I was able to analyse the lives of women who lived 800 years ago and it proved to be thoroughly interesting, eye-opening and fascinating.
Natalie Owsley, student
OU student Gareth Howells, whose dissertation looked at the impact of the McKinley Tariff on the South Wales tinplate industry between 1880 and 1895, said: ‘This was the final module on my OU History degree, and by far the most enjoyable. The tutors were all fantastic, the student community was very supportive, and the course materials provided me with everything I needed to reach my potential. Writing a dissertation was hard work, but incredibly fulfilling. As a direct result of my experience on the module, I have enrolled onto a full-time MA History programme at Swansea University. I’d urge anyone to give it a go!’
Natalie Owsley, a student whose dissertation focused on the life choices available to thirteenth-century Welsh noble-women, said: ‘The module gave me the opportunity to really get involved with a topic that I found intriguing. As a non-Welsh speaker, I was initially concerned that this would inhibit the resources I could access, however I needn’t have worried. All resources were readily available in English and mostly in digital form. I was able to analyse the lives of women who lived 800 years ago and it proved to be thoroughly interesting, eye-opening and fascinating. I felt like an actual historian for the first time’.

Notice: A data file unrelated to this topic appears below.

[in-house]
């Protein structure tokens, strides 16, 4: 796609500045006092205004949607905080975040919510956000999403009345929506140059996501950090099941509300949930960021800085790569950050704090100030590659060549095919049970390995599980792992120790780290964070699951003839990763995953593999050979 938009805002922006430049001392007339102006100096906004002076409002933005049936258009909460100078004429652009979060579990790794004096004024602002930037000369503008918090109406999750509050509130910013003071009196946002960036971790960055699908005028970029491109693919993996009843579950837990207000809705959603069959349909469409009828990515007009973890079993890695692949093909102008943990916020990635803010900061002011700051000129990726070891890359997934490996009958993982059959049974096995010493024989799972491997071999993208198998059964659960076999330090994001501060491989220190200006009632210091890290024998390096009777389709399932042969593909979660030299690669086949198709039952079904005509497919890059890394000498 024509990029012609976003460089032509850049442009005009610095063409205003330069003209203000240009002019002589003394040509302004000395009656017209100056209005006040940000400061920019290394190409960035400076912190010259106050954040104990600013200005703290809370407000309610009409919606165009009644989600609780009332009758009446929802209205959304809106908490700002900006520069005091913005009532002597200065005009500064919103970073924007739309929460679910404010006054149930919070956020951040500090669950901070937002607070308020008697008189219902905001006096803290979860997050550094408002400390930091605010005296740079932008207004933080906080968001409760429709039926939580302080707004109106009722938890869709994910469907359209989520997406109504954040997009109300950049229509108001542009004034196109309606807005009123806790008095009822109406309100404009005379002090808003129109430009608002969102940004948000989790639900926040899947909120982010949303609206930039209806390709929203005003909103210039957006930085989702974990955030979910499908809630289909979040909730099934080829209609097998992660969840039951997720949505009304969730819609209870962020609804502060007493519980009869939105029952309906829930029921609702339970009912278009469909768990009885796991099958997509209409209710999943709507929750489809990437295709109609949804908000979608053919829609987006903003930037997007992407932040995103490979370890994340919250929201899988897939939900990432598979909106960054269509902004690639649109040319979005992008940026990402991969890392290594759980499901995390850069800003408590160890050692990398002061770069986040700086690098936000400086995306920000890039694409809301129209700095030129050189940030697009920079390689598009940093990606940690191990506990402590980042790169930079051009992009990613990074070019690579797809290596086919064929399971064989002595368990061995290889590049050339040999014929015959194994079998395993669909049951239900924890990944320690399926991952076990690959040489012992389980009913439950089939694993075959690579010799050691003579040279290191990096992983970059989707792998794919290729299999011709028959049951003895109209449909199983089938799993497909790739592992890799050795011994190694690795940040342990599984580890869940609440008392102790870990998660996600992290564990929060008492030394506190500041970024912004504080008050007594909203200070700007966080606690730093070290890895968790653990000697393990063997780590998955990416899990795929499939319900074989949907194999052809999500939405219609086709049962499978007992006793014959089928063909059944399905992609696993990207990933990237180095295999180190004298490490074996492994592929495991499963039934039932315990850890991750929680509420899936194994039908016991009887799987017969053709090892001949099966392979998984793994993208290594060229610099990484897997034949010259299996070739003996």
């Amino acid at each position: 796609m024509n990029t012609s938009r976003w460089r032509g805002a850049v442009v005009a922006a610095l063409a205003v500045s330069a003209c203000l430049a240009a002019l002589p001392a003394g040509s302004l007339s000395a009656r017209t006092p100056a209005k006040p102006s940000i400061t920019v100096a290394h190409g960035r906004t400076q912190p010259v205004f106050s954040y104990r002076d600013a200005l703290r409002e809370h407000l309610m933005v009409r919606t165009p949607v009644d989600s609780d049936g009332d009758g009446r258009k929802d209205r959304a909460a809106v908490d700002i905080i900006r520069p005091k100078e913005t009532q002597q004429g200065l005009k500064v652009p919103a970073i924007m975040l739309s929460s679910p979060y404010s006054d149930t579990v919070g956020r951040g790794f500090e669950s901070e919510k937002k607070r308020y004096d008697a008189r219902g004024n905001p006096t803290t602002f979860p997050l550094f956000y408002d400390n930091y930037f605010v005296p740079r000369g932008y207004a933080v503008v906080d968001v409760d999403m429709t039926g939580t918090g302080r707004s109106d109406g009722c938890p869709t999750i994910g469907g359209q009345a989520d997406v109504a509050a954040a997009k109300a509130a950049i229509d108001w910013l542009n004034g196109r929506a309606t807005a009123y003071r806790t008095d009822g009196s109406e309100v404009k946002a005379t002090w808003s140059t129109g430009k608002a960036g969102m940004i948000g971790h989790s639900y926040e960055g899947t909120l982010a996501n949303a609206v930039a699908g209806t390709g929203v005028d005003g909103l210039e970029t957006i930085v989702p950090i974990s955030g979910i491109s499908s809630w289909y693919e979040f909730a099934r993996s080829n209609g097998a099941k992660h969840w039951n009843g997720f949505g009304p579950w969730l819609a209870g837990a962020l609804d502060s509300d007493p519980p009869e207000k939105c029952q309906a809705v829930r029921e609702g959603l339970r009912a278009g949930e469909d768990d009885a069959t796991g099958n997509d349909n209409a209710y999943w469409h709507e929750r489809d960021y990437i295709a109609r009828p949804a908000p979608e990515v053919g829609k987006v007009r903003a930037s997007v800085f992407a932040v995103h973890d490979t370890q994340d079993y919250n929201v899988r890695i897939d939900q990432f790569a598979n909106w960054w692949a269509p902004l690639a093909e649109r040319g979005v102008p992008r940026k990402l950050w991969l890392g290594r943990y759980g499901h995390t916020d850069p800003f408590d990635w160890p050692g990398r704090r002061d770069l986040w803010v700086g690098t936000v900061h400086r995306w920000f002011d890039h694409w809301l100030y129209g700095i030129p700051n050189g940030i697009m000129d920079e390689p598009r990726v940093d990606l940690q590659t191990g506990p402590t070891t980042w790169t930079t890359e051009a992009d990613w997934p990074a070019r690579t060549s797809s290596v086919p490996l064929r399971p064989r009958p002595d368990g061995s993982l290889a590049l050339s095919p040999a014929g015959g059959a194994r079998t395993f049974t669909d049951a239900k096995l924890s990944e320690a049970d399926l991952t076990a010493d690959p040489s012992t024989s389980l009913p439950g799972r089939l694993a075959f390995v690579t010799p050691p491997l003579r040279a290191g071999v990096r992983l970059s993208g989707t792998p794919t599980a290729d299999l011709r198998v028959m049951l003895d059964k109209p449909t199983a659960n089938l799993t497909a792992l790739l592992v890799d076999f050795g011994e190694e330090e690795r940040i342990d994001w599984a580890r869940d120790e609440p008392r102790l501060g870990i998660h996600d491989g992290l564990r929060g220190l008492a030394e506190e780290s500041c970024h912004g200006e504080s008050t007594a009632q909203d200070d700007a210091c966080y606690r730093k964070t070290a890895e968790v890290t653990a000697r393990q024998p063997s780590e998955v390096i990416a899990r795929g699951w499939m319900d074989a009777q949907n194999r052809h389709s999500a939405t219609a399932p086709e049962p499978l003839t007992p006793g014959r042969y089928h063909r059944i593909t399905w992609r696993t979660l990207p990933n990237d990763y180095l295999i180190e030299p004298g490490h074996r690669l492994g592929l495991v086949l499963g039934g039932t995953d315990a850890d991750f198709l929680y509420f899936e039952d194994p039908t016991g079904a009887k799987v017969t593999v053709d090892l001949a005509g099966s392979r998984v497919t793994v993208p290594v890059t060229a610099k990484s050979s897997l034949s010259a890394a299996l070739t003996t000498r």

If you would like to learn more about ‘The Making of Welsh History’, please contact Dr Richard Marsden.
OU students can also study one of two modules in Scottish History, offered in collaboration to Dundee University. They are CDDR320 Medieval and Early Modern Scottish History, 1100-1707 and CDDR301 Modern Scottish History, 1707-1997. Both are 60-point Level 3 modules which explore Scotland’s political, economic, social and cultural history through the centuries. Either can count towards a History degree. For more information on how the collaborative scheme works and on the two modules, follow the link here: http://www.open.ac.uk/collaborative-schemes/?utm_source=collaborative_schemes&utm_campaign=publications%7carts%7cpub05w&utm_medium=prospectus&utm_content=waxzad%7c15
Dr Luc-André Brunet, Lecturer in History, has published an article in The Globe and Mail, Canada’s leading newspaper of record. Current Canadian Prime Minister Justin Trudeau has been facing opposition by environmental groups around his decision to extend an oil pipeline from Alberta to the Pacific Ocean. Dr Brunet draws on his research on peace activism in Canada in the 1980s – which was directed against then Prime Minister Pierre Trudeau, the father of Canada’s current leader – to discuss similarities between the two issues and what lessons can be drawn for today’s policymakers. You can read the article here: https://www.theglobeandmail.com/opinion/article-like-father-like-son-prime-minister-trudeau-faces-greenpeace/